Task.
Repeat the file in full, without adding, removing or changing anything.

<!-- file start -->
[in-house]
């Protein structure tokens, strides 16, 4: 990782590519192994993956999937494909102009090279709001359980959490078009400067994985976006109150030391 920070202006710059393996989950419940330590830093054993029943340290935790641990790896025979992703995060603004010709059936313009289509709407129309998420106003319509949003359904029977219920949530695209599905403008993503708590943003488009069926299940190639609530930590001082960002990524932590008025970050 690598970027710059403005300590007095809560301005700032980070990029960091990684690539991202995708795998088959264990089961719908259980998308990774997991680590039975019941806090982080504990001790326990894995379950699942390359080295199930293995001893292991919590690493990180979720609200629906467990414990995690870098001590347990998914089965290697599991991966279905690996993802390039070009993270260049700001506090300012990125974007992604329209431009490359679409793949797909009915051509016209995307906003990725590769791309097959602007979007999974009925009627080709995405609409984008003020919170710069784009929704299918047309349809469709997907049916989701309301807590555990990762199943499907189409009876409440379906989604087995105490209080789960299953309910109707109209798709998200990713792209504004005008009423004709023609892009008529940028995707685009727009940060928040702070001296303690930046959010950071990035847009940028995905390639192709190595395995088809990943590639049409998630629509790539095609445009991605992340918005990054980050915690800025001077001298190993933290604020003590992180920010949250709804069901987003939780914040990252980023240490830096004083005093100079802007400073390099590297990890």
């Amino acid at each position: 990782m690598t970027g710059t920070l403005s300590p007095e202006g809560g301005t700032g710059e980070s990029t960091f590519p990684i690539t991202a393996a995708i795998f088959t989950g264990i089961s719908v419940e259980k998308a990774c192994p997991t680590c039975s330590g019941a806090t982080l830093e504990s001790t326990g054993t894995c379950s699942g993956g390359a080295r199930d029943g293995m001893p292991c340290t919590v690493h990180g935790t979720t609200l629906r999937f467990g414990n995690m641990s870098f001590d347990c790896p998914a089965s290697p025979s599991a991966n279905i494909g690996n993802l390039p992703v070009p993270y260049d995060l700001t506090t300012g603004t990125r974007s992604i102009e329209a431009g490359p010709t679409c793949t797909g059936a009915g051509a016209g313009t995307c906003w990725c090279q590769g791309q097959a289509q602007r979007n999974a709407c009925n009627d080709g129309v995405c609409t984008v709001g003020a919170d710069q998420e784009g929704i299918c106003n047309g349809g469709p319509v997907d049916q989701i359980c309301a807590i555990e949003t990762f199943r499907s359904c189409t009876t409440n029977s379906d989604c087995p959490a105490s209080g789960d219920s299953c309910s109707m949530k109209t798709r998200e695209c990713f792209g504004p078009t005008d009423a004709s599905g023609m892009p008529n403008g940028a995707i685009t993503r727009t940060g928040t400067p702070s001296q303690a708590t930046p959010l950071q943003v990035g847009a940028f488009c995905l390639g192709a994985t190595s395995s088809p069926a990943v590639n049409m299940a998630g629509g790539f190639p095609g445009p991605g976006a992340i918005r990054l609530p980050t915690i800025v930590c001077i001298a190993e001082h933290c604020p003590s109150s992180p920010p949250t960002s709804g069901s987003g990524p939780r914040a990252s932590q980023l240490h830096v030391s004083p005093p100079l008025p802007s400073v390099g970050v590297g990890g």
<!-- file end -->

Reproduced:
[in-house]
């Protein structure tokens, strides 16, 4: 990782590519192994993956999937494909102009090279709001359980959490078009400067994985976006109150030391 920070202006710059393996989950419940330590830093054993029943340290935790641990790896025979992703995060603004010709059936313009289509709407129309998420106003319509949003359904029977219920949530695209599905403008993503708590943003488009069926299940190639609530930590001082960002990524932590008025970050 690598970027710059403005300590007095809560301005700032980070990029960091990684690539991202995708795998088959264990089961719908259980998308990774997991680590039975019941806090982080504990001790326990894995379950699942390359080295199930293995001893292991919590690493990180979720609200629906467990414990995690870098001590347990998914089965290697599991991966279905690996993802390039070009993270260049700001506090300012990125974007992604329209431009490359679409793949797909009915051509016209995307906003990725590769791309097959602007979007999974009925009627080709995405609409984008003020919170710069784009929704299918047309349809469709997907049916989701309301807590555990990762199943499907189409009876409440379906989604087995105490209080789960299953309910109707109209798709998200990713792209504004005008009423004709023609892009008529940028995707685009727009940060928040702070001296303690930046959010950071990035847009940028995905390639192709190595395995088809990943590639049409998630629509790539095609445009991605992340918005990054980050915690800025001077001298190993933290604020003590992180920010949250709804069901987003939780914040990252980023240490830096004083005093100079802007400073390099590297990890």
């Amino acid at each position: 990782m690598t970027g710059t920070l403005s300590p007095e202006g809560g301005t700032g710059e980070s990029t960091f590519p990684i690539t991202a393996a995708i795998f088959t989950g264990i089961s719908v419940e259980k998308a990774c192994p997991t680590c039975s330590g019941a806090t982080l830093e504990s001790t326990g054993t894995c379950s699942g993956g390359a080295r199930d029943g293995m001893p292991c340290t919590v690493h990180g935790t979720t609200l629906r999937f467990g414990n995690m641990s870098f001590d347990c790896p998914a089965s290697p025979s599991a991966n279905i494909g690996n993802l390039p992703v070009p993270y260049d995060l700001t506090t300012g603004t990125r974007s992604i102009e329209a431009g490359p010709t679409c793949t797909g059936a009915g051509a016209g313009t995307c906003w990725c090279q590769g791309q097959a289509q602007r979007n999974a709407c009925n009627d080709g129309v995405c609409t984008v709001g003020a919170d710069q998420e784009g929704i299918c106003n047309g349809g469709p319509v997907d049916q989701i359980c309301a807590i555990e949003t990762f199943r499907s359904c189409t009876t409440n029977s379906d989604c087995p959490a105490s209080g789960d219920s299953c309910s109707m949530k109209t798709r998200e695209c990713f792209g504004p078009t005008d009423a004709s599905g023609m892009p008529n403008g940028a995707i685009t993503r727009t940060g928040t400067p702070s001296q303690a708590t930046p959010l950071q943003v990035g847009a940028f488009c995905l390639g192709a994985t190595s395995s088809p069926a990943v590639n049409m299940a998630g629509g790539f190639p095609g445009p991605g976006a992340i918005r990054l609530p980050t915690i800025v930590c001077i001298a190993e001082h933290c604020p003590s109150s992180p920010p949250t960002s709804g069901s987003g990524p939780r914040a990252s932590q980023l240490h830096v030391s004083p005093p100079l008025p802007s400073v390099g970050v590297g990890g």